Cape Dory

(Fat Possum; 2011)

By Kaylen Hann | 5 February 2011

There are few sounds sweeter to this dropout’s ears than the escapist strains of fellow-dropouts Alaina Moore and Patrick Riley of Tennis. However, the elements that make me so excited about this band and this album are the same elements that turn around and start to nit-pick at the edges of its mellowed-out excellence. Humming around like some mosquito on the sun-tanned cheek of this breezy surf-rock album are the small, niggling needs for just a little bit more. Not so much from Moore and Riley, but maybe asking more of the shallow waters and staged clam-dig parties they harvest their songmatter and inspiration from.

From the onset, Tennis make it clear what they’re delivering: ultra-mellow, beach bum dance-pop. With an album loaded to the brim with on-location tracks like “Cape Dory” (also the name of their sailboat), “Bimini Bay,” and “South Carolina,” the songs swish us away, cove by cove and reef by reef, serving to document the married duo’s actual five-mile-per-hour perusal of the Atlantic coast. And Tennis delivers it with a fresh, tiki-lit flourish. Brightly rendered, full of tambourine jingles, bouncy percussion, clean finger snaps, tropical nuances, baby-oil slick slides of guitar, and, maybe the hardest working instrument on Cape Dory, the ’50s pop vocals of Alaina Moore, who in turn punches and coos the lyrics out from a seriously solid center.

From the beginning track, over a hum of an organ and right before the “Take Me Somewhere” chorus, Moore breaks out her bold, uniquely deployed voice, riffing through the songs with all the deceptively effortless bound of a dolphin through wake. Her voice works between Riley’s guitar and pacing to instantaneously speed up the tempo mid-way or just at the verge of chorus to thrust the song into dance-bliss. It’s a fast-forward button tactic that elevates songs like “Cape Dory” from what might otherwise sound like well-executed, ho-hum beach clichés, to something decidedly cool and even a little exquisite. Cape Dory‘s most successful moments happen when this coincides with Moore embracing the same kind of abandon implied in all Tennis’ swept-away lyrics, ultimately capable of pulling me away in her rip-tide vocal runs.

They’re all strong elements that fuse smartly song after song, detailing glimmering moon-on-tide imagery, breezy abandon, and innocent hand-holding, making for a really fun album. But whether it’s the atmosphere of the studio recording or the chill hobby-esque undertaking of the album itself, those moments come a bit rare, or maybe with not as strong a pull as I’m wanting. There’s a restraint or over-easiness that comes over in Moore’s voice on recording. A slight sluggishness compared to her live renditions that begs a little more “Geronimo” of the surf-seeking soul.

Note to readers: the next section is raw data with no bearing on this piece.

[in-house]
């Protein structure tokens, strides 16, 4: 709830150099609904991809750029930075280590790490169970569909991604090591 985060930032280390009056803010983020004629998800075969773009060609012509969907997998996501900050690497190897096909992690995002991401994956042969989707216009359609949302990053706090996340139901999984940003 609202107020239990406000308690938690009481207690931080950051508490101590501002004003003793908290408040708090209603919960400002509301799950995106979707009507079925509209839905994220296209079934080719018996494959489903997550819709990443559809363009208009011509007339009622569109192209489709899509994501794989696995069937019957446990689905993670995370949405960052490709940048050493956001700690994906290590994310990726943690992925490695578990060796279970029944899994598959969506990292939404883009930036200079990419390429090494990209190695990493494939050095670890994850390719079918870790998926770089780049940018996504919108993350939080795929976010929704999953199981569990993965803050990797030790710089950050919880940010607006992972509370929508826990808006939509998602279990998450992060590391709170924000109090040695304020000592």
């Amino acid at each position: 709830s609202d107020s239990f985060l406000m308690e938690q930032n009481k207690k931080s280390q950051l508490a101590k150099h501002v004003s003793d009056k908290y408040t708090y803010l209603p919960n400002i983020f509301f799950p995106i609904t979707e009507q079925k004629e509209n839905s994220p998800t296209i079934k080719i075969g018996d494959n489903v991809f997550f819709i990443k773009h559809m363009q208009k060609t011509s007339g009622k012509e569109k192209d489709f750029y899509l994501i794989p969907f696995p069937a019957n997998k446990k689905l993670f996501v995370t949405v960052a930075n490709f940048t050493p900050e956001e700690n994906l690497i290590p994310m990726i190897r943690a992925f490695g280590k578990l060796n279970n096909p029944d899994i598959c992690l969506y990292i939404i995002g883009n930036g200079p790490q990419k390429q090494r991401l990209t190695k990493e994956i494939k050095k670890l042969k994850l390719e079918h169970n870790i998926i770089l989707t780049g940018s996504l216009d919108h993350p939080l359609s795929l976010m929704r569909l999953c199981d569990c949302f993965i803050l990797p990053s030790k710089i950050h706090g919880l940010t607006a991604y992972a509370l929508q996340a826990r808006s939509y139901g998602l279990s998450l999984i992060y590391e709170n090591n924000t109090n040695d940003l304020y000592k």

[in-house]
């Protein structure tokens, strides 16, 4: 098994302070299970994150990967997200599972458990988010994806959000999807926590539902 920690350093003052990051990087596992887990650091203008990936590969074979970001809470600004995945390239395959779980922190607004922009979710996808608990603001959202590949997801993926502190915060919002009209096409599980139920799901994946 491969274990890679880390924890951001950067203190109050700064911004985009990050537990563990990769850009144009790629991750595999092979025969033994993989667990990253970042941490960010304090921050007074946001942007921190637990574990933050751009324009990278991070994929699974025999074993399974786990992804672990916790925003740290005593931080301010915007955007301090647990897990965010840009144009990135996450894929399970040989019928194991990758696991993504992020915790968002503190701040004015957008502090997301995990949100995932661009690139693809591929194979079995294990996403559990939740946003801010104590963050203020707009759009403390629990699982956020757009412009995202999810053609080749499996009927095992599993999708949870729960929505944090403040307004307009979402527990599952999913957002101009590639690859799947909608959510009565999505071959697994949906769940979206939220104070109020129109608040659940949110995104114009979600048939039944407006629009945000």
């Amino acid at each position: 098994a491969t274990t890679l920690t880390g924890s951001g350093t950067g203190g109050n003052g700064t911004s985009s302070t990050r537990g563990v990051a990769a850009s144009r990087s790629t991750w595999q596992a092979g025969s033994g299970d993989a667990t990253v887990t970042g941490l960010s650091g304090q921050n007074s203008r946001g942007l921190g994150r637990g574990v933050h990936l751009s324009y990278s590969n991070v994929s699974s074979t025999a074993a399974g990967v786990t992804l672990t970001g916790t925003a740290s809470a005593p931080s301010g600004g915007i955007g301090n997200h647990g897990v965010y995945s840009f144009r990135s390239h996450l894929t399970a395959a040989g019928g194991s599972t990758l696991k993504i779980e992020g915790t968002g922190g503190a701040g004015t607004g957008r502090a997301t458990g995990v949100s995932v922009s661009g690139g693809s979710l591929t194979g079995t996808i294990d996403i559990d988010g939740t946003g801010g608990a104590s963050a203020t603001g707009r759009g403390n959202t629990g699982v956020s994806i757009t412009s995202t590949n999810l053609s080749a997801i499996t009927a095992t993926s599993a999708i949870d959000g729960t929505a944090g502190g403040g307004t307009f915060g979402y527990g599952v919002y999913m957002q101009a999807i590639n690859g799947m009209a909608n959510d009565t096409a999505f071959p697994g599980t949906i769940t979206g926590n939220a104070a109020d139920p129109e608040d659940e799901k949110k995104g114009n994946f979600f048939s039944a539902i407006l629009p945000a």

I can’t help thinking how besides all the other elements that had me so enthused about Tennis from day one, I deep down expected two philosophy students who shucked their worldly possessions to live on a sailboat, to, well…have more to say about their months behind the mast than looking at nice seashells and other seaside hodgepodge. While Moore’s truly elevating “sha-la-la”s do burn me up with a beachy passion, all they seem to want to do with this beachy passion once it’s acquired is play in the surf and fork up detail that undermines the fact Moore and Riley aren’t just making all this up. A band that is talented and adept enough to afford us a clever field notes version of wave-chasing, veers slightly off into tiki-theme, staged, beach party instead. It’s a wonderful party, but I’m curious what it’d be like if this album wasn’t just another perusing hobby for Tennis. Not that there’s anything wrong with that, necessarily; it is casual seaside rock beget by (literal?) yacht-rockers and the band has raised their mellowed-out flag high. Fair enough. All I’m saying is that while these elements work to flesh out their conch-shell-gazing, the resulting songs don’t always live up to everything they’re putting into it.

The band supposedly has exhausted their seaside documentation of their venture on Cape Dory. It’s clearly a style that works for Moore’s voice and the band’s overall aesthetic to date, while still having plenty of un-tapped depths for a follow-up—and on the other side of “snowmageddon” is a spring begging for a follow-up album delivering that much. But there’s a bright side to Tennis moving beyond the measures of this LP: while tackling newer songmatter, delving into their return to land, maybe their songwriting habits will similarly shift gears with a degree of scrutiny that steps up to the plate and complements everything they brought to Cape Dory. And ideally we’ll see even more of Moore and Riley in a level of challenge they didn’t necessarily bring to this album. Far be it for me to be begrudge these boat bums their carefree, sunbathing lifestyle, but even the salt-crustiest of the lot should dream big and work up a sweat from time to time.